Tuesday, April 23, 2024

Tight lines and big smiles as season opens

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Fishing season opens with respectable catches and, in some places, winds to test an angler’s resolve.
20230914 Photo: Richard Cosgrove/ Fish & Game NZ Fish & Game NZ Staff Conference Rotorua
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It was a Super Sunday season opening day for anglers nationwide when the new fishing season got underway on October 1.

Anglers in some parts of New Zealand braved strong winds, and river flows were elevated in some parts of the country, but there were plenty of fishable waters, ranging from the backcountry to lowland streams.

In the eastern region Fish & Game NZ staff reported good-sized fish caught on lakes Tarawera and Rotoiti, with some over 3kg.

Blustery winds later in the day did not deter keen anglers countrywide who braved the conditions to catch some nice fish, including a 3kg brown trout.

Fish & Game Officer Harry Graham-Samson checks anglers’ licences on the Boyle River in North Canterbury. Photo: Brian Hodges

The same was replicated on the South Island rivers and lakes, with good numbers of anglers seen out by rangers.

Fish & Game expects to sell around 130,000 licences this season, of which approximately 10% will be to non-residents.

“It was great to see quite a few families out for the start of the fishing season. Opening day is a long-held tradition for many Kiwis, and opening falling on Sunday and a school holidays allowed many families to take up the opportunity for some fishing,” Richie Cosgrove, spokesperson for Fish & Game, said.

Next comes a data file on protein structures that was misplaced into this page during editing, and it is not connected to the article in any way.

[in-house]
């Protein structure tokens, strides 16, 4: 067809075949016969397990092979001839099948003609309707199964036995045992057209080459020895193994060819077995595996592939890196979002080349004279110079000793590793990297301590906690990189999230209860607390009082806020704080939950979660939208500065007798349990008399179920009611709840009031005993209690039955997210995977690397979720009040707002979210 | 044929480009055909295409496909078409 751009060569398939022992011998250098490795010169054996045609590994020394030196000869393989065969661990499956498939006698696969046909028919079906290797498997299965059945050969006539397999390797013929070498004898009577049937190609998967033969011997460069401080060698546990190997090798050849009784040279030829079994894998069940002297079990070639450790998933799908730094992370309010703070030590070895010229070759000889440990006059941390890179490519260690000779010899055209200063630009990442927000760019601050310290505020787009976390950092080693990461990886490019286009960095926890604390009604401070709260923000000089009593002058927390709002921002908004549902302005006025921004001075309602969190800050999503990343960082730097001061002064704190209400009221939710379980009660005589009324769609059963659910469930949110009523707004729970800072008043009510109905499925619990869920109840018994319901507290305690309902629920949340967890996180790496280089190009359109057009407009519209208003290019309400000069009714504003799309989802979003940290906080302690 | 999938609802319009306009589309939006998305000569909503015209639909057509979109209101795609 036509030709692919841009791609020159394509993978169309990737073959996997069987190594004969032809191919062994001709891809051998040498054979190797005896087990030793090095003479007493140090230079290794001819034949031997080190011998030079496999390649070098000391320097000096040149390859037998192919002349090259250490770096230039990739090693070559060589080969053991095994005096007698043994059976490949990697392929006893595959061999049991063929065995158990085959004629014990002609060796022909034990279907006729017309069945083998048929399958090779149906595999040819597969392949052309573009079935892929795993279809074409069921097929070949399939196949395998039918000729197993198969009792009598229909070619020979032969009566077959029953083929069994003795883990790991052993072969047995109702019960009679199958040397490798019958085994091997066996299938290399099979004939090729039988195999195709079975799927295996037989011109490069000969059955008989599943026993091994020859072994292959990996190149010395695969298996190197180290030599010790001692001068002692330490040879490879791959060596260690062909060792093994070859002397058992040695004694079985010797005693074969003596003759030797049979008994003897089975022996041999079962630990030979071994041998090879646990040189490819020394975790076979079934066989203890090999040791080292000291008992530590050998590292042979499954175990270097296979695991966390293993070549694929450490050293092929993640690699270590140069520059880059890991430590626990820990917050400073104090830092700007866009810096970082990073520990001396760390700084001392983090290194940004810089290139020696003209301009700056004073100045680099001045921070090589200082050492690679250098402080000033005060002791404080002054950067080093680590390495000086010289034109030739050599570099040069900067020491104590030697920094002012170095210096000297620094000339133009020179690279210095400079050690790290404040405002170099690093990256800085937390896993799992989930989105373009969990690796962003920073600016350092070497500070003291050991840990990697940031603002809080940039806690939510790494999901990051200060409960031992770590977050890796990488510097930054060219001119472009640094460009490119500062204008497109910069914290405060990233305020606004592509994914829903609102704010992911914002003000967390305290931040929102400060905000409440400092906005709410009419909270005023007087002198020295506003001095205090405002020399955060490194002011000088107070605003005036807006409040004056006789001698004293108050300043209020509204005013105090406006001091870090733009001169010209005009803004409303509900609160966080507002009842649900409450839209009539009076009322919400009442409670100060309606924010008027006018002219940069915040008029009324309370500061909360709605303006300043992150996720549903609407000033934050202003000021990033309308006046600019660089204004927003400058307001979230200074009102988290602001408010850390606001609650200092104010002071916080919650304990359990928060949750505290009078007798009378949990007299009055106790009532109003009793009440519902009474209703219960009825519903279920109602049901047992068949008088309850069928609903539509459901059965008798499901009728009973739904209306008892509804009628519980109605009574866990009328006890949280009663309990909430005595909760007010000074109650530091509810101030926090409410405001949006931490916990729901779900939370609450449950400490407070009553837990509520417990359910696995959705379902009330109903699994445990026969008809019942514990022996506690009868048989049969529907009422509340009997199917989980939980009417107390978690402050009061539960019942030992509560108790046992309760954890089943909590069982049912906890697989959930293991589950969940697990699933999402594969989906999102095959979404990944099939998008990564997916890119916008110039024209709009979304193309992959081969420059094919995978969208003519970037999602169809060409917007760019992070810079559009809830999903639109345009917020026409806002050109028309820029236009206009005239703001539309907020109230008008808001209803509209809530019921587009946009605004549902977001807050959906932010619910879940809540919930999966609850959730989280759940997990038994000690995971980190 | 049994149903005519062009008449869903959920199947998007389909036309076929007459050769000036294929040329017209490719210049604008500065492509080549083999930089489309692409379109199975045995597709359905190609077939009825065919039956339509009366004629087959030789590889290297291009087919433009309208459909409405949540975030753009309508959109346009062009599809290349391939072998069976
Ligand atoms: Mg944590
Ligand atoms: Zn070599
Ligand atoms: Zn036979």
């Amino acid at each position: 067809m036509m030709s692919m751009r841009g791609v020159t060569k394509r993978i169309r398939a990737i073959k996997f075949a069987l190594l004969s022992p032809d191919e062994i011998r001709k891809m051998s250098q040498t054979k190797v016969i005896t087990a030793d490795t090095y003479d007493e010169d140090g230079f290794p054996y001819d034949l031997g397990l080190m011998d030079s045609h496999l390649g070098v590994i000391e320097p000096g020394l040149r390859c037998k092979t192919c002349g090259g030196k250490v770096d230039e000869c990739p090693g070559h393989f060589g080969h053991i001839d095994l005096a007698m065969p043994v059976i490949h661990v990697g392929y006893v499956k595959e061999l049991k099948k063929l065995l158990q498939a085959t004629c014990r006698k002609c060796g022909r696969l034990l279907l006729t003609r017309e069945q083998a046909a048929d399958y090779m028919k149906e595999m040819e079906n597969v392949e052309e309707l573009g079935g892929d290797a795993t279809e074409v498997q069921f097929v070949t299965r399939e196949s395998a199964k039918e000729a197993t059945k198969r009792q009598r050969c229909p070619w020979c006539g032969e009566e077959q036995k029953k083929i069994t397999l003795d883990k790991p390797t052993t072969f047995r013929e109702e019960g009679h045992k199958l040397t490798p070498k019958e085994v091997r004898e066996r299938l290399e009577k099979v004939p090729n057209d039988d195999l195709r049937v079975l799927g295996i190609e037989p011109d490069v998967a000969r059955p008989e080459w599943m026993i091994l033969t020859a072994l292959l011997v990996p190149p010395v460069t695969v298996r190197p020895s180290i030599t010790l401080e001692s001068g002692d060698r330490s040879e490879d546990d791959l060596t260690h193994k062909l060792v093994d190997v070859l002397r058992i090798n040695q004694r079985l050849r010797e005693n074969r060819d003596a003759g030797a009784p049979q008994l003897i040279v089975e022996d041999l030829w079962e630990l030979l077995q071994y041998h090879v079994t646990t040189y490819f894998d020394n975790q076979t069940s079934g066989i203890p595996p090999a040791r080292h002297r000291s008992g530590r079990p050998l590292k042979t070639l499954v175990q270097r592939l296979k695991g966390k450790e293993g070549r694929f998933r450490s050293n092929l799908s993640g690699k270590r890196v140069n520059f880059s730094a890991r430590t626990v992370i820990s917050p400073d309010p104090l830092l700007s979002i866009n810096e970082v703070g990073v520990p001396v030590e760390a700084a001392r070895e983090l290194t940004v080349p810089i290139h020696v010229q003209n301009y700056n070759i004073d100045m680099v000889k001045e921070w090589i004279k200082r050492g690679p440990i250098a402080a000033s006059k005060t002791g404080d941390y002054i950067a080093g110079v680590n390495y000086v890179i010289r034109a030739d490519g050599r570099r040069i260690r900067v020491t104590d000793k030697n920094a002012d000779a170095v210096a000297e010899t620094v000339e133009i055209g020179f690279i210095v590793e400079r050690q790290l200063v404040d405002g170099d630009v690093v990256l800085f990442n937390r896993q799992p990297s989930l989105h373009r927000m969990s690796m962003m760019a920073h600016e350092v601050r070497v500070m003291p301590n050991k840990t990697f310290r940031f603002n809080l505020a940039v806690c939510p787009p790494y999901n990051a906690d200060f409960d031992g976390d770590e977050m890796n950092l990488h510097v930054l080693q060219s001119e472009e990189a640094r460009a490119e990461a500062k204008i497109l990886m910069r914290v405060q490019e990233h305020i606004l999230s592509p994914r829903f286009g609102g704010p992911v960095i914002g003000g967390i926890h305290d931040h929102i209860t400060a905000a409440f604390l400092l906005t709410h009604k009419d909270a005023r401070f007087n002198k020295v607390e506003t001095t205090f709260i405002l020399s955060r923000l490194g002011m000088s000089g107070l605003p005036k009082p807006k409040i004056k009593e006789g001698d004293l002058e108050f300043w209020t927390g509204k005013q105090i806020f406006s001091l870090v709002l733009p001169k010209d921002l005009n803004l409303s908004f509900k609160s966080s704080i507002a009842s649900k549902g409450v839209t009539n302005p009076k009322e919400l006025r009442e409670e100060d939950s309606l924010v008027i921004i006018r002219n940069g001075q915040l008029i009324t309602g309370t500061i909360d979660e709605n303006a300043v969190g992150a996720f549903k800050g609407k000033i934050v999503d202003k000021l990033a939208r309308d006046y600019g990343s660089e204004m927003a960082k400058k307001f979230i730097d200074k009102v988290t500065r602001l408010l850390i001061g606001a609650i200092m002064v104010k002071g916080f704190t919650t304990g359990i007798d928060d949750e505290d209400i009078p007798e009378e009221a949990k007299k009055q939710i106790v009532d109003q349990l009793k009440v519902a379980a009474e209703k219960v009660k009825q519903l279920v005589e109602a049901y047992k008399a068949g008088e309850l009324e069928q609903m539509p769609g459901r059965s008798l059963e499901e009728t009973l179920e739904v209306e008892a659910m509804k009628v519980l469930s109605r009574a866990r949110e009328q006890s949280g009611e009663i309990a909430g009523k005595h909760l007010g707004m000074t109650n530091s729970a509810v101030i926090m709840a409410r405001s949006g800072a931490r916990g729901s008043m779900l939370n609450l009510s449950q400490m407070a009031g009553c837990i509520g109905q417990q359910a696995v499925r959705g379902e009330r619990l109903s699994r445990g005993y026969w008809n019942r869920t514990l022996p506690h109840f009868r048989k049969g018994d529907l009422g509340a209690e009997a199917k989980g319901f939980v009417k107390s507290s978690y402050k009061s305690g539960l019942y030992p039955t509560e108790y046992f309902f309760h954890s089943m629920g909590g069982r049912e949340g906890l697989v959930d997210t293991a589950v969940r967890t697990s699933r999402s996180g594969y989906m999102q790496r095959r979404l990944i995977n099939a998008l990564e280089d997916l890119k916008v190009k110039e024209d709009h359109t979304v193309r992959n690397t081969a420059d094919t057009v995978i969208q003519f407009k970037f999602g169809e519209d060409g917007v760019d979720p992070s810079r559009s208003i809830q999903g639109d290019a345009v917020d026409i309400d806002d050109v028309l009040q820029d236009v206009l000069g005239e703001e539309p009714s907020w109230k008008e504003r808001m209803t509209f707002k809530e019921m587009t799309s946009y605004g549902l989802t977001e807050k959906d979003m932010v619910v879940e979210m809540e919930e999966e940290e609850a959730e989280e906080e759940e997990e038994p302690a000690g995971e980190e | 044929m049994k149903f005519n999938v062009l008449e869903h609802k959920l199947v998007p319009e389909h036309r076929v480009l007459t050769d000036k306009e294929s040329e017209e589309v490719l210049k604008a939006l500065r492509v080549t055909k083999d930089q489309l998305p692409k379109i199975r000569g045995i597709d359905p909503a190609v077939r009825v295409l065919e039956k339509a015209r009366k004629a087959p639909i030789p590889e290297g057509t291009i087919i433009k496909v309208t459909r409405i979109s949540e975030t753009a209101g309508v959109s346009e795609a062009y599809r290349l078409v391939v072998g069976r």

Ken Saito with a solid brown trout from the Opihi River. Photo: Rhys Adams

“Fishing is not just an excellent opportunity to catch your own healthy free-range kai, but it’s recognised internationally for its positive impact on mental health and rejuvenating qualities from being in the outdoors.”

Many anglers will travel huge distances just to fish a waterway they have developed a deep connection to, Cosgrove said.

“The opening of the fishing season is also great news for the broader economy. Research shows international anglers are big spenders, among the highest-value tourists the country receives.

Glenda Norman is happy with this 2.3kg, 57cm rainbow she caught trolling on Lake Tarawera on opening morning. Photo: Mark Sherburn

“Many guides are looking forward to increasing tourism numbers, which is good for their businesses and the flow-on economic effects for the regional communities, where many guides live.”

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